One of the most important aspects of preparing for an upcoming marching season is the selection of the next year’s leaders. While band council officers are usually elected by members of the band, section leaders are typically chosen by the director. For many years, I had students simply apply for the position by turning in their name for consideration. However, several years ago I decided to have interested students apply by writing essays. This idea gave me an opportunity to see what ideas students had about how to make the band better.
I provide a very basic outline of things to address in the essay. The following are some examples of what I look for in a good section leader essay, and some of the responses I have received over the years.
They should mention qualifications and personal qualities that would make them a good section leader.
“I have been an All-Region player for four straight years.”
“I’m a very outgoing and energetic person. I have a great sense of humor and get along with about everyone.”
“I would be a great section leader because I am a very dependable yet eccentric person. I know when it’s time to work hard, and I also know when it’s time to have fun and be silly.”
“I am a responsible person. If I see something that needs to be done or fixed I do my best to fix the problem.”
“I have the necessary experience and training to be an effective section leader.”
“I am a good listener. I am able to identify the needs of other players and find innovative ways of filling them.”
“A section leader must have qualities like patience, determination, and communication.”
“During marching season I was constantly complimented on my flex step. I reached all of my spots on time and spaced out my steps appropriately from one point to another.”
I also ask applicants to mention things that have been done in the past that they like and give examples of what they think can be improved and how they would improve it.
“As a section leader, I don’t want the section to look at me as someone who will let them off easily like some of our past section leaders. They should look at me as someone who knows what they are doing and someone they can ask for help.”
“During summer practices, I think we should all go to the same place to eat lunch so that we can bond and get to know each other better.”
“In my opinion, the clarinet section needs stronger vocals, more enthusiasm, and should memorize their music better. I will set the right example by doing it myself.”
“I want to encourage the freshmen to hold on through the summer heat and work hard until that first Friday night game so they can see how it is all worth it.”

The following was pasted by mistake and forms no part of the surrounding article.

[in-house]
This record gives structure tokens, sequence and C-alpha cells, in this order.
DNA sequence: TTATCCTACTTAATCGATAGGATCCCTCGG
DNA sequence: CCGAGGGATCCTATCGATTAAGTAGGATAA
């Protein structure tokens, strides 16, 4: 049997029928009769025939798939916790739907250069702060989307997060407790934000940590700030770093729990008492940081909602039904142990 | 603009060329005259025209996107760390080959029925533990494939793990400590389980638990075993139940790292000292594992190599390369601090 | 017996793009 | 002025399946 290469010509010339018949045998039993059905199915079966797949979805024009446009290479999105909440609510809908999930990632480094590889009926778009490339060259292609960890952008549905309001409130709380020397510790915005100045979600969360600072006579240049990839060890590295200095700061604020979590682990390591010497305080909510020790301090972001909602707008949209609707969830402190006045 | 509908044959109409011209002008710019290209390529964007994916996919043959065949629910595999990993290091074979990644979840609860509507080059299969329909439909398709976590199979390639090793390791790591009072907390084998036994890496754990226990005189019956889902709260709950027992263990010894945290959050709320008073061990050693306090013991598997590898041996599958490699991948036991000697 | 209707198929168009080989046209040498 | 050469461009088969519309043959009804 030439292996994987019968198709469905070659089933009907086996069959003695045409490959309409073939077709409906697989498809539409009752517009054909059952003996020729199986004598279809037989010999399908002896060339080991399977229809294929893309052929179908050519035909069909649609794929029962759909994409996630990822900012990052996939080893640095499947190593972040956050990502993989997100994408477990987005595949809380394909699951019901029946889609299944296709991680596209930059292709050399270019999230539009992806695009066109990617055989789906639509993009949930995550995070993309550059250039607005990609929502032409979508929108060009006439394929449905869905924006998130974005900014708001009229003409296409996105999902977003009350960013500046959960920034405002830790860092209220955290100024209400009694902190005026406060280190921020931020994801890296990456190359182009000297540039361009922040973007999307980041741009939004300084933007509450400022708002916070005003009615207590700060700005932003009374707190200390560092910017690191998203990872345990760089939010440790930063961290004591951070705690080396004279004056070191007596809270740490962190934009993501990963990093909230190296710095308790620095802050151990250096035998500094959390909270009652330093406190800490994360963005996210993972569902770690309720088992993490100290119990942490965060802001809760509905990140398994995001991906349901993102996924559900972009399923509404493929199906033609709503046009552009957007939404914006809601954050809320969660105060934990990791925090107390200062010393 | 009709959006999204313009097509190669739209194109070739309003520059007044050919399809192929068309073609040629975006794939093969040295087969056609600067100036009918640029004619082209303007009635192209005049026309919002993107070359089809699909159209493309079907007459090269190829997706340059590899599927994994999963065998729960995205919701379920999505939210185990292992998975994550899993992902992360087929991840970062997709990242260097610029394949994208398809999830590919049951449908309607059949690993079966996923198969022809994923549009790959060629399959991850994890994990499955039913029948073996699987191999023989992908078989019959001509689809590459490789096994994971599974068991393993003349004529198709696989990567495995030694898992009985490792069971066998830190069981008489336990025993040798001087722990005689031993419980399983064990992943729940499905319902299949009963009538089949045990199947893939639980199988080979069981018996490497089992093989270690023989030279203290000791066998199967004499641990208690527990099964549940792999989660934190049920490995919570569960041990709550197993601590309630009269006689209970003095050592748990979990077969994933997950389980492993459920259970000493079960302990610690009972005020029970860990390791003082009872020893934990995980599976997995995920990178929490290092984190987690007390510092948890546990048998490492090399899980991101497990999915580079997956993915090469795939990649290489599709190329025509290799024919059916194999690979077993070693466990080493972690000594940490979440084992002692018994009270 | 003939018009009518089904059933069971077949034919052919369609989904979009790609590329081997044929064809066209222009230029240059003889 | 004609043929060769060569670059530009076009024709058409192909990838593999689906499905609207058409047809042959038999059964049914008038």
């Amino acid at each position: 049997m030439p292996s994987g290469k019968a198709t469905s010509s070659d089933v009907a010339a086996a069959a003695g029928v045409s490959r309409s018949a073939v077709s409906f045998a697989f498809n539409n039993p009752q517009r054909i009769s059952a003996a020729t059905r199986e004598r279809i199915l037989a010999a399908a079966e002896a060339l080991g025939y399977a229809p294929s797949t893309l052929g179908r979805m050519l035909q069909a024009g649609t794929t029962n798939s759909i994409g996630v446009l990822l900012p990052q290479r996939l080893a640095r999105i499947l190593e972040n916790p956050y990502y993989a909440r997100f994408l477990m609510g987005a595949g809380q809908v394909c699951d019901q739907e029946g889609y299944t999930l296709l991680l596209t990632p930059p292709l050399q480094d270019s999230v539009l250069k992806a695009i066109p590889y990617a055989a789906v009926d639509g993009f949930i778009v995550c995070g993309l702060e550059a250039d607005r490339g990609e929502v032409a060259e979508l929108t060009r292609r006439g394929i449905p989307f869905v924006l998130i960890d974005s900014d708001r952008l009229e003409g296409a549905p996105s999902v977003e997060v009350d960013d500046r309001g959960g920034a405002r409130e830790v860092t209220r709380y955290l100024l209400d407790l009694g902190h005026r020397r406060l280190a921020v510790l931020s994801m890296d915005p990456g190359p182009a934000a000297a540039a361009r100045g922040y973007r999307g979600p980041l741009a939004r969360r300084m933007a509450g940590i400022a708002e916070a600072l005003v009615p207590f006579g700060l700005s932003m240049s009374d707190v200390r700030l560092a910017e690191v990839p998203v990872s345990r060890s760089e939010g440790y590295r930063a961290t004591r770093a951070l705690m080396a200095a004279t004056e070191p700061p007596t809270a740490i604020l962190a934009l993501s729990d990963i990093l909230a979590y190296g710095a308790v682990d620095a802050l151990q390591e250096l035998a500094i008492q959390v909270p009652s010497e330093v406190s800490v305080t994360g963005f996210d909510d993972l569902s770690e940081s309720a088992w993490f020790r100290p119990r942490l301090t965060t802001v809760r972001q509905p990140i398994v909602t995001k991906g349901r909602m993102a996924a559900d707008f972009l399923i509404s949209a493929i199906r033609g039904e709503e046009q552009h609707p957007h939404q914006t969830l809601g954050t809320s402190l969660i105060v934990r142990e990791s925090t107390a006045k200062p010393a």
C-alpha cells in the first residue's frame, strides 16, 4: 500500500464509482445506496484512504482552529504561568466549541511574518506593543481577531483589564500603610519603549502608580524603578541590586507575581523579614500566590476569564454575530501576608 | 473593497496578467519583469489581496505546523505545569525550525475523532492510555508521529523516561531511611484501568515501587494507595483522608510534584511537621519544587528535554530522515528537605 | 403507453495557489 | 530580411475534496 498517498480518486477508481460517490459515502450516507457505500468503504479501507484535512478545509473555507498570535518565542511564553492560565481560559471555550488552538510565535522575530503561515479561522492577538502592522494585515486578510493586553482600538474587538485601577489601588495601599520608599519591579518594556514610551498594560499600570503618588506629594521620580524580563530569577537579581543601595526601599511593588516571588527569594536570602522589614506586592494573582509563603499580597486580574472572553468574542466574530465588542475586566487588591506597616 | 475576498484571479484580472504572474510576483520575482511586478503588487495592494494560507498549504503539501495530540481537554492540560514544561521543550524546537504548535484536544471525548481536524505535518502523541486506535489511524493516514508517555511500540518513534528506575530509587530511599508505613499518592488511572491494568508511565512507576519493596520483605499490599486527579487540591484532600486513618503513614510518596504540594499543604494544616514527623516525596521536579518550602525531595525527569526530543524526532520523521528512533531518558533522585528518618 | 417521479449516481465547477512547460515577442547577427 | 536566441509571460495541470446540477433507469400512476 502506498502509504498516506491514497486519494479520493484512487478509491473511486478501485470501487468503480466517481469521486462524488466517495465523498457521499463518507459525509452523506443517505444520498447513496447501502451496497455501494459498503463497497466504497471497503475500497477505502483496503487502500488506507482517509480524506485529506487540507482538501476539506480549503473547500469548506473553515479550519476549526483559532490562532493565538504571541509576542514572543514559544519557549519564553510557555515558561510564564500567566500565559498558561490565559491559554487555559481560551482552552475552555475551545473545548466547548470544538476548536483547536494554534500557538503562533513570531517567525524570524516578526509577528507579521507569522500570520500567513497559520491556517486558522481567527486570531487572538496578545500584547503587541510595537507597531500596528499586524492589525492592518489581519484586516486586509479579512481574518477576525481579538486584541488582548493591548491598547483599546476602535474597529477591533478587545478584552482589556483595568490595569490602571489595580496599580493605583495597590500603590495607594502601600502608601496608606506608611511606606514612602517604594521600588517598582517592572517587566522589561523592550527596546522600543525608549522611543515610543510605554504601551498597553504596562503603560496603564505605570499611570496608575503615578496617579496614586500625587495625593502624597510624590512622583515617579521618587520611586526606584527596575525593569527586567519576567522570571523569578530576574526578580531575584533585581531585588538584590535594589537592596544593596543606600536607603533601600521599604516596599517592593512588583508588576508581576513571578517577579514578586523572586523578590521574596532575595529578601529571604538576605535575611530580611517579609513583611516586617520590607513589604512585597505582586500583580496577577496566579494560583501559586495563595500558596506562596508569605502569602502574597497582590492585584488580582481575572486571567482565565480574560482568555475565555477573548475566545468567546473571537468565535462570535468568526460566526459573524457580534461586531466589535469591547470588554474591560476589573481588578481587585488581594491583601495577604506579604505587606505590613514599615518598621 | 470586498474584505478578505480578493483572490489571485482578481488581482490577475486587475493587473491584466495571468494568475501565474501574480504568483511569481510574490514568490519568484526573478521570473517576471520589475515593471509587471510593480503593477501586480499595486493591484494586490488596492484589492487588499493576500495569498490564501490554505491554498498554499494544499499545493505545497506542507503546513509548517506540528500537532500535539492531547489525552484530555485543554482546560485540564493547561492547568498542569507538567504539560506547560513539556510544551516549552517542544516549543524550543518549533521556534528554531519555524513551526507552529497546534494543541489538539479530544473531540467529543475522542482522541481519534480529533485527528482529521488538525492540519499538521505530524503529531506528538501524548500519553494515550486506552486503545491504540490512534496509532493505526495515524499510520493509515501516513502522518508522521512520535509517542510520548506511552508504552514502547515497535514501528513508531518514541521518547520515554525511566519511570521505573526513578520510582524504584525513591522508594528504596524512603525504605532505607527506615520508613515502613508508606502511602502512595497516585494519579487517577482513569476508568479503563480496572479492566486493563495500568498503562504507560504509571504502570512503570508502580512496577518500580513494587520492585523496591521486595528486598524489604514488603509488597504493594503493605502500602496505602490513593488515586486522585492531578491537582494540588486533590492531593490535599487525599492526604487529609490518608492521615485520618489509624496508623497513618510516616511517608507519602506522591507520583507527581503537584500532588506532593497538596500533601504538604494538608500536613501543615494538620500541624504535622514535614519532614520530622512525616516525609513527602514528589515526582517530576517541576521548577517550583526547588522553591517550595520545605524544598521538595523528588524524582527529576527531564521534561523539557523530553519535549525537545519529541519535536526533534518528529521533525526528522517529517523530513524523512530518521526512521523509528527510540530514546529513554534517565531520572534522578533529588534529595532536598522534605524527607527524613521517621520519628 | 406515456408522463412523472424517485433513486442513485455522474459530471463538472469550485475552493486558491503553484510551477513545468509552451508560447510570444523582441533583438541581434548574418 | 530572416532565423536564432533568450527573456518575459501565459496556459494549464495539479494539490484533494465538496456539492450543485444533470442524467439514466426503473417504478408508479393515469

“With maturity being a problem in my section, I know it will be my responsibility to keep them in line.”
“I like how Ashton encouraged everyone, especially the freshmen. I would do the same.”
“I know that I messed up a few times this year, but now I have my priorities straight. I’ve definitely matured and learned from my mistakes.”
Section leader essays can also help in unexpected ways. The year I was leaving for another position I asked all of the applicants to address the fact that they would have new directors the next year. I then gave the essays to the new director.
“No one in the band has ever witnessed a change in directors, and it will certainly impact the band. All I can do is try and make the transition as smooth and positive as possible.”
Requiring section leader essays is almost worth it just for the entertainment value. One student even won brownie points by quoting from one of my books. It was hard not to give him an edge.
“You will probably see this essay and automatically deny me the position of section leader, but before you do, just listen to the reasons I want to be section leader. I know you see me goofing around and not being responsible, but I’m going to change.”
“If I became section leader I’d make sure no one gets out of line. They might get out of line once, but that would be the last time.”
“I’m loyal and I will do anything you need me to do. I might talk back, but I always do it.”
“I think I would be a great section leader because I have an awesome personality.”
“Sorry about the smudges. It rained.”
“I turned fifteen Monday so that means for fifteen years I’ve wanted to lead a drumline.”
“After reading this you’ll go home, pet your blind and deaf dog, and think, ‘She sounds like she would really be a great section leader.’”
“First off, I would like to say, since it’s teacher appreciation week and all, that if you suddenly died, band would really stink. (You probably don’t hear that enough.)”
“I do not know how to read a drill chart but I will gladly learn.”
As for judging the essays, I look more at content than length. Some of the better section leaders may not be great writers, so I often overlook spelling and grammar errors. After the selection process is completed, I file the essays in case I have a problem with a particular section leader the next year. If something occurs, I can pull out the essay and say, “You know, last year you wrote that you believed that a section leader should set the proper example at all times. Do you see yourself as doing that right now?” They can’t argue too much with their own words.
There are some unexpected benefits of filing the essays as well. In preparation for this column, I was reading one written by my now son-in-law years before he began dating my daughter. Maybe I should have made him write an essay before I let him date my daughter. After all, dating my daughter is a much more serious responsibility than being a section leader. However, it’s too late for that now; I guess his wedding vows will have to do.